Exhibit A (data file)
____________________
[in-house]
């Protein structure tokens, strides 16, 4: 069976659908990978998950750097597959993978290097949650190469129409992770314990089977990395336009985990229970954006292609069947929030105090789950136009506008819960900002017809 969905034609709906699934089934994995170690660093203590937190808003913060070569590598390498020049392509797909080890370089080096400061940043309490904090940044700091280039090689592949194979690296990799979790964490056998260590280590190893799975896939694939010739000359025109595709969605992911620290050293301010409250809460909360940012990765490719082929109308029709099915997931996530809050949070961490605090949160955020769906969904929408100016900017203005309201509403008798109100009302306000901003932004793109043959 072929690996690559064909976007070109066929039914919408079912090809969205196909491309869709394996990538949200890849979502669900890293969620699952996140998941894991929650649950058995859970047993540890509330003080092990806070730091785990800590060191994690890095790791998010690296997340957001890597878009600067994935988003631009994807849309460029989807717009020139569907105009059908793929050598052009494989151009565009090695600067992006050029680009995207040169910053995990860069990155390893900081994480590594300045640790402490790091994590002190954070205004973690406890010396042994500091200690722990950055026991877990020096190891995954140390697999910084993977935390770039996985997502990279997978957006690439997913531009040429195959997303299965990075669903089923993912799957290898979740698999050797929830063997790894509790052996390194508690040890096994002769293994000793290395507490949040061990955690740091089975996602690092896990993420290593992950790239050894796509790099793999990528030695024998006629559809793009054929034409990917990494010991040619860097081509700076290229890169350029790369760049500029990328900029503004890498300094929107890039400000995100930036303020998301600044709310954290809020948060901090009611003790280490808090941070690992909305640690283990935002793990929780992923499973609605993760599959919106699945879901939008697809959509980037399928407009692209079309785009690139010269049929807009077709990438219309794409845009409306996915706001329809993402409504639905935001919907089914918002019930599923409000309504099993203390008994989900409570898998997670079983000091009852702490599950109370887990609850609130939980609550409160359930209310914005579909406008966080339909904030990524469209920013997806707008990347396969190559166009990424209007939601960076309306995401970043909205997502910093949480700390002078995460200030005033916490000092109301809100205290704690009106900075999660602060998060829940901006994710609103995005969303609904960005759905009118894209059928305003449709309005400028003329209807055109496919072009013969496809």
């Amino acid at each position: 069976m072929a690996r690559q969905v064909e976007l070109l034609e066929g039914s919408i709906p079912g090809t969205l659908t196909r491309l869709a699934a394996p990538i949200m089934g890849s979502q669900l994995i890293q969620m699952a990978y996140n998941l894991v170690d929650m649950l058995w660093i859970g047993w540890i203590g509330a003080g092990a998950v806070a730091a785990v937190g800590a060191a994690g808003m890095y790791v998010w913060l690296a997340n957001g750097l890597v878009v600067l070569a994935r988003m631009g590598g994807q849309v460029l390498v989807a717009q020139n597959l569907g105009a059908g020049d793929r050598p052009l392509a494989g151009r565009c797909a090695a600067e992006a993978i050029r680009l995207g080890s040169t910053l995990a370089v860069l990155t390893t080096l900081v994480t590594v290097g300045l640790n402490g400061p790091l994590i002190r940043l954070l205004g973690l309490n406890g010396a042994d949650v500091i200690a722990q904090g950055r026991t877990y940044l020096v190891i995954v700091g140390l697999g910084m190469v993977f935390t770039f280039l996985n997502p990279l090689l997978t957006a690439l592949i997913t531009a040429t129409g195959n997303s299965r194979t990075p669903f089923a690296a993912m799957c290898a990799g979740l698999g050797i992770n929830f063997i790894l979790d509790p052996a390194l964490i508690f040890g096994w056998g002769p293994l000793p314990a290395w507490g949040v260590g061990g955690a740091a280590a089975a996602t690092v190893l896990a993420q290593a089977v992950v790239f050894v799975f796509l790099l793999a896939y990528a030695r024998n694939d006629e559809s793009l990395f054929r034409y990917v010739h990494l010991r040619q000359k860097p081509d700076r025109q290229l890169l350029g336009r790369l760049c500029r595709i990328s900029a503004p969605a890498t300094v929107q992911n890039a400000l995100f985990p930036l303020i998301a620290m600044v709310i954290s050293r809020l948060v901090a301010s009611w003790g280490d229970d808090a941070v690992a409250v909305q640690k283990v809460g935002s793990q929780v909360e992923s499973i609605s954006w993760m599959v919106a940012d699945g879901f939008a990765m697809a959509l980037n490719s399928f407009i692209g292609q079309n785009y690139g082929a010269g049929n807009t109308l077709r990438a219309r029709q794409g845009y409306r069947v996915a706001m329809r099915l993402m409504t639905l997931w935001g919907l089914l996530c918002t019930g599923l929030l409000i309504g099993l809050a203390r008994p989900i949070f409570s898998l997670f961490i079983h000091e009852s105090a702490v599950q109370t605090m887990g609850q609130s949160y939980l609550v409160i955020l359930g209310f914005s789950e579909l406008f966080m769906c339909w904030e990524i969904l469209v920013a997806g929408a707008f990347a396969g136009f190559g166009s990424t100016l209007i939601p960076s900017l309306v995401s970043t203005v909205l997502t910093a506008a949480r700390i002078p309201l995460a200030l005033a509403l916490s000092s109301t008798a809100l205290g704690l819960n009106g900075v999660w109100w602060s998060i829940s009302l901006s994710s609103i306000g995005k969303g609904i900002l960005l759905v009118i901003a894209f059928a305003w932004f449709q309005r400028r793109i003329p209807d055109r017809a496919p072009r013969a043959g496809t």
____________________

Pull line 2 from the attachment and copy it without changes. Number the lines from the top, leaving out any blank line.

């Protein structure tokens, strides 16, 4: 069976659908990978998950750097597959993978290097949650190469129409992770314990089977990395336009985990229970954006292609069947929030105090789950136009506008819960900002017809 969905034609709906699934089934994995170690660093203590937190808003913060070569590598390498020049392509797909080890370089080096400061940043309490904090940044700091280039090689592949194979690296990799979790964490056998260590280590190893799975896939694939010739000359025109595709969605992911620290050293301010409250809460909360940012990765490719082929109308029709099915997931996530809050949070961490605090949160955020769906969904929408100016900017203005309201509403008798109100009302306000901003932004793109043959 072929690996690559064909976007070109066929039914919408079912090809969205196909491309869709394996990538949200890849979502669900890293969620699952996140998941894991929650649950058995859970047993540890509330003080092990806070730091785990800590060191994690890095790791998010690296997340957001890597878009600067994935988003631009994807849309460029989807717009020139569907105009059908793929050598052009494989151009565009090695600067992006050029680009995207040169910053995990860069990155390893900081994480590594300045640790402490790091994590002190954070205004973690406890010396042994500091200690722990950055026991877990020096190891995954140390697999910084993977935390770039996985997502990279997978957006690439997913531009040429195959997303299965990075669903089923993912799957290898979740698999050797929830063997790894509790052996390194508690040890096994002769293994000793290395507490949040061990955690740091089975996602690092896990993420290593992950790239050894796509790099793999990528030695024998006629559809793009054929034409990917990494010991040619860097081509700076290229890169350029790369760049500029990328900029503004890498300094929107890039400000995100930036303020998301600044709310954290809020948060901090009611003790280490808090941070690992909305640690283990935002793990929780992923499973609605993760599959919106699945879901939008697809959509980037399928407009692209079309785009690139010269049929807009077709990438219309794409845009409306996915706001329809993402409504639905935001919907089914918002019930599923409000309504099993203390008994989900409570898998997670079983000091009852702490599950109370887990609850609130939980609550409160359930209310914005579909406008966080339909904030990524469209920013997806707008990347396969190559166009990424209007939601960076309306995401970043909205997502910093949480700390002078995460200030005033916490000092109301809100205290704690009106900075999660602060998060829940901006994710609103995005969303609904960005759905009118894209059928305003449709309005400028003329209807055109496919072009013969496809």